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Milwaukee Woman Allegedly Murdered Friend Using Eyedrops, Then Defrauded Her Of $290K

“As little as one to two milliliters can be dangerous or fatal for kids,” said Dr. Bruce Y. Lee, regarding eyedrop toxicity. 

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THE DARK WEB: Fraud and Murder in the Digital Underground
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THE DARK WEB: Fraud and Murder in the Digital Underground

The dark web was developed by the U.S. military to communicate anonymously over the internet. Drug dealers, hit men and scammers now thrive in this wild West corner of the web.

A Milwaukee woman has been charged with first-degree murder after being accused of fatally poisoning a friend with eye drops and staging her death as an overdose — then defrauding the woman for nearly $300,000, according to a criminal complaint filed last week. 

Jessy R. Kurczewski, 37, was arrested and booked into Waukesha County Correctional Facilities, online jail records show. Officials suspect Kurczewski murdered the woman, who has not been identified by authorities, with tetrahydrozoline, which is the main ingredient in eyedrops. It’s unclear how the woman ingested the solution.

"The state believes that [the] defendant has evidenced her capacity to take advantage of at-risk individuals and poses a risk to the public," said state attorney Abbey Nickolie, NBC News reported.

The woman’s death was initially suspected to be a drug overdose; however, authorities now believe Kurczewski staged the death that way. Crushed pills were later found on the woman’s chest, according to the Milwaukee Sentinel Journal. 

Jessy Kurczewski Pd

Kurczewski later confessed that she watched the victim imbibe Visine with vodka shortly before she died. She also allegedly told a cellmate at Taycheedah Correctional Institution that she slipped the victim “several bottles of Visine to kill her.” According to a criminal complaint, Kurczewski didn't think the eyedrops would kill her because she had been drinking it “regularly for so long.”

Following the woman’s death, Kurczewski assumed control of her financial holdings, investigators said. In total, investigators believe Kurczewski fleeced the dead woman for more than $290,000, records show. In one instance, she allegedly fraudulently cashed a check made out to her from the victim in the amount of $130,204. 

"The amount was arrived at based on the different places of credit card activity, the amounts, the frequency of use and based on the continued activity after," the criminal complaint stated.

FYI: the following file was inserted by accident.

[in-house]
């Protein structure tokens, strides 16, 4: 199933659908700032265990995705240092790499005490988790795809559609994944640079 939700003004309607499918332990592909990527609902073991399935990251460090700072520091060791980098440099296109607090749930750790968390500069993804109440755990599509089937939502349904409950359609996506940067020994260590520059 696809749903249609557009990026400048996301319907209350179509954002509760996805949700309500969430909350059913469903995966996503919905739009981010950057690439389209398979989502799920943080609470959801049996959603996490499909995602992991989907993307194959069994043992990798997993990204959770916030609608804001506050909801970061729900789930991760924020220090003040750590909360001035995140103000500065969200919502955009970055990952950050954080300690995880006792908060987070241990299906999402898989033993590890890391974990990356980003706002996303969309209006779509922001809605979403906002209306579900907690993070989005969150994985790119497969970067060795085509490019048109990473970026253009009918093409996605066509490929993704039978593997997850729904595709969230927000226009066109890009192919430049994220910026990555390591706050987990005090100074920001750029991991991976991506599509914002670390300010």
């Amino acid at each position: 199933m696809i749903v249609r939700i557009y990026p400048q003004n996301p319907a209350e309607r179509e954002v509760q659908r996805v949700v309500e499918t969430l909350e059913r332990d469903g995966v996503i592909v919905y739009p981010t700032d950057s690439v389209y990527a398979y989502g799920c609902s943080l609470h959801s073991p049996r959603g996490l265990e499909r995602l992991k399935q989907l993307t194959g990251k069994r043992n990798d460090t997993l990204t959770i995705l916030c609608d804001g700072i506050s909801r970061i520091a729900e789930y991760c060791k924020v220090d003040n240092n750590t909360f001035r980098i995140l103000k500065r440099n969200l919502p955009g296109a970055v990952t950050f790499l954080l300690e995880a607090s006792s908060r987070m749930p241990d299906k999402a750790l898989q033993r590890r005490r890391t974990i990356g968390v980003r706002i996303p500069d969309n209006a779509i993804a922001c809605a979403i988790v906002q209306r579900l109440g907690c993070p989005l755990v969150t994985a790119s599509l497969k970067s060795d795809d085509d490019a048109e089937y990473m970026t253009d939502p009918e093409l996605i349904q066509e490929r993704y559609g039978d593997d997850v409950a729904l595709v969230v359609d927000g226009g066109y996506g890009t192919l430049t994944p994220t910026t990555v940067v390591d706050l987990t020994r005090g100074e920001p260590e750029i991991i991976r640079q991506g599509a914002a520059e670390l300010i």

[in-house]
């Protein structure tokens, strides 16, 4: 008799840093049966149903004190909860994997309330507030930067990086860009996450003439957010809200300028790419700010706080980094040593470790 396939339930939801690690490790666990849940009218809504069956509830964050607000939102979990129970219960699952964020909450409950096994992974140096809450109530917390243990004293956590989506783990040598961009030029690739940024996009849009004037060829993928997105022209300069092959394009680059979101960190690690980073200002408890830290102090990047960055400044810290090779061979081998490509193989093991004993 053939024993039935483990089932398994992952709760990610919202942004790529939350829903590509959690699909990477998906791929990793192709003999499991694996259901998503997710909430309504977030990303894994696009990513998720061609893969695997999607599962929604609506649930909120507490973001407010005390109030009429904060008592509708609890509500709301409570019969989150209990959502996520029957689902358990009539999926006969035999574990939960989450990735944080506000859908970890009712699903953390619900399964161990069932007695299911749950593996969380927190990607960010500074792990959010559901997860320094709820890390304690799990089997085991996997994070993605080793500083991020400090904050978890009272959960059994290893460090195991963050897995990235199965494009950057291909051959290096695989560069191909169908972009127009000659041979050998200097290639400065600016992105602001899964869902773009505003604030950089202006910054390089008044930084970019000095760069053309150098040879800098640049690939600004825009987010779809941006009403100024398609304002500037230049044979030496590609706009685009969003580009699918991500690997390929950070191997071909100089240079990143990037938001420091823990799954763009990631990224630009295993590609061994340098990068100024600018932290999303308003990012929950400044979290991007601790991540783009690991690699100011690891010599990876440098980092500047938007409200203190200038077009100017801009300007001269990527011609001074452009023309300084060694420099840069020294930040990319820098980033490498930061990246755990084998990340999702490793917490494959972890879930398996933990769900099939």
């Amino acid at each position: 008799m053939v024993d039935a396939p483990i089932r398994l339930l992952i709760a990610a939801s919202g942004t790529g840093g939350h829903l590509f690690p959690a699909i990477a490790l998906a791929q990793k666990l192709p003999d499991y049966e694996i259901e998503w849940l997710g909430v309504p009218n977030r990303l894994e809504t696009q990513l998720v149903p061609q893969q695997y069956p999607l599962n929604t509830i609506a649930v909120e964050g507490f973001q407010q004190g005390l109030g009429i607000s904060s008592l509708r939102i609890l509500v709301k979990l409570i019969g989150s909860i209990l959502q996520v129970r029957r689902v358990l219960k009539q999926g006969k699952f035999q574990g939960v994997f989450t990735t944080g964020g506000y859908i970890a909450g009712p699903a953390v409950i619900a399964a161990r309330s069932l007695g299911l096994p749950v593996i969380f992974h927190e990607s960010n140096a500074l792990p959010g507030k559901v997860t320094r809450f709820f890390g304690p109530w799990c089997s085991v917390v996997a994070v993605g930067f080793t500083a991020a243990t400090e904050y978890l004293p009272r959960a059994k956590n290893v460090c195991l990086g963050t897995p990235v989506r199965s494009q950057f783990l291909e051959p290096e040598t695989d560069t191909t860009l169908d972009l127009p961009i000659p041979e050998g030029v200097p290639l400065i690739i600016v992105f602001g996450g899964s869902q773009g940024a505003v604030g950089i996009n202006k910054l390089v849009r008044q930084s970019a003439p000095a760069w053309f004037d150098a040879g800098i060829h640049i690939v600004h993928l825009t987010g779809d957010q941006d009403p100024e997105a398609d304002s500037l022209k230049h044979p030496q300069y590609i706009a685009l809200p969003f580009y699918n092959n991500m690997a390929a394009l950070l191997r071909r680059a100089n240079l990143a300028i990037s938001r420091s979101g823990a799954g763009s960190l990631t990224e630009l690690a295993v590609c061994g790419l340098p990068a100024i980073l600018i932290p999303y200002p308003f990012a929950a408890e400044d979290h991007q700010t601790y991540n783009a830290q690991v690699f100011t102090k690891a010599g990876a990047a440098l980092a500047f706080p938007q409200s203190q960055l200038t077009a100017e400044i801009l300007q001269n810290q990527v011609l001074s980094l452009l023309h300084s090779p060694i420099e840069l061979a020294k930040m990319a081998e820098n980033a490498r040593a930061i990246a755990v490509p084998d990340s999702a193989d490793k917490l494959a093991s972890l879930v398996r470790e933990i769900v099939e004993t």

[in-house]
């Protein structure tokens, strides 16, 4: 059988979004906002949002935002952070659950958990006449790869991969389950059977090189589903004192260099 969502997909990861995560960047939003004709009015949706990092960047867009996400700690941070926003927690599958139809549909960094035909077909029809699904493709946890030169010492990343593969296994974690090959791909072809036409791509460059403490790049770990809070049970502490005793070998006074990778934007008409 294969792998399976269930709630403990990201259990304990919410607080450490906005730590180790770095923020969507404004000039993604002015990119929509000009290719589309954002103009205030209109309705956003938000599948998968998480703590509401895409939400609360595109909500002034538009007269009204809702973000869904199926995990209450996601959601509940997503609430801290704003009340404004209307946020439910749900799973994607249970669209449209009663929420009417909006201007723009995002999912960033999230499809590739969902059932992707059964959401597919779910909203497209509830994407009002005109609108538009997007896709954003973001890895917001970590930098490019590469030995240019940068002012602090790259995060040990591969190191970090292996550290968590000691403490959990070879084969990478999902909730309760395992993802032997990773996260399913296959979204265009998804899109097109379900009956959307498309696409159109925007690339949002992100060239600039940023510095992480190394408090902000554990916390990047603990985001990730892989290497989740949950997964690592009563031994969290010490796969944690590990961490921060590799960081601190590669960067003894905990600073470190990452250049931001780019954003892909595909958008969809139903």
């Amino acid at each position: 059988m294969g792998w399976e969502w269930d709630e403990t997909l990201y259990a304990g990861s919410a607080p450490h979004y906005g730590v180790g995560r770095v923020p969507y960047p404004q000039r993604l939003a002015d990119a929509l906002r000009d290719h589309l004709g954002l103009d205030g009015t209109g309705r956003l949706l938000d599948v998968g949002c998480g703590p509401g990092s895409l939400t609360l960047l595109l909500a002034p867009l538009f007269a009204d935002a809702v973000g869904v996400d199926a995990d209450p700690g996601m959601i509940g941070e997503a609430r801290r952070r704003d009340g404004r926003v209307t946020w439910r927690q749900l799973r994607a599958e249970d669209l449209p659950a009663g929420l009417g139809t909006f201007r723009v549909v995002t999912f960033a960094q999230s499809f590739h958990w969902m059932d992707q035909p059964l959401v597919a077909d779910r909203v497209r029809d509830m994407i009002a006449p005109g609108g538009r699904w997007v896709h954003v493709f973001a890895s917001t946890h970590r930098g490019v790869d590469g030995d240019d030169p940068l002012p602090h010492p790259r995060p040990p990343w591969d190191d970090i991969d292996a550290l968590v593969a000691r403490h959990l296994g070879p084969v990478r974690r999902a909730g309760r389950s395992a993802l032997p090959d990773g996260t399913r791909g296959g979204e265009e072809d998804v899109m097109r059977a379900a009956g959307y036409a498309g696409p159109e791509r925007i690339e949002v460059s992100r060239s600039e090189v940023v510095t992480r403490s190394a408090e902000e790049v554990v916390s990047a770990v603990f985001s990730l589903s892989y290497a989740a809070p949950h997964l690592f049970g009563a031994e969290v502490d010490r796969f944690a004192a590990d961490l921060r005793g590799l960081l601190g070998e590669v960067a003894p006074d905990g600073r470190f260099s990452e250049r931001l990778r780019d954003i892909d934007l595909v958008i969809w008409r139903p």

Kurczewski had told the Waukesha County Sheriff’s Department she was the woman’s only friend, acted as her caregiver, and had her power of attorney, according to court filings

The victim’s death, which her family said they found “suspicious,” was ultimately ruled a homicide when the toxic levels of tetrahydrozoline were discovered in her system. The Waukesha County Medical Examiner stated it was “impossible” for such high levels of the toxin to have entered her system through her eyes alone.

Kurczewski denied staging the victim’s body. She is being held on a $1 million bond. Court records do not list an attorney representing her in the case. 

In recent years, a number of people have used eye drops to fatally poison others. In 2018, paramedic Joshua Hunsucker cashed in as a beneficiary on a $250,000 payout after feeding his wife a lethal dose of eyedrop solution, according to the Shelby Star. Stacy Hunsucker died of cardiac arrest after ingesting the over-the-counter eye drops. 

Common brands like Visine, Clarine, and Murine Plus contain tetrahydrozoline, which can be lethal if ingested.

“As little as one to two milliliters can be dangerous or fatal for kids or children,” said Dr. Bruce Y. Lee, a professor of health policy and management at the City University Of New York. “Adults vary a lot more in terms of body size and body mass. If you look at some of the past cases, there have been situations in which a bottle or even sometimes less than a half a bottle [of eyedrops] can cause a lot of problems.”

Tetrahydrozoline, Lee said, binds to alpha-adrenergic receptors throughout the body, in turn constricting blood vessels and adversely affecting the central nervous system.

“Your heart has to get enough blood — if you constrict the blood vessels that are supplying blood to the heart, that can then put the heart in danger,” he said.

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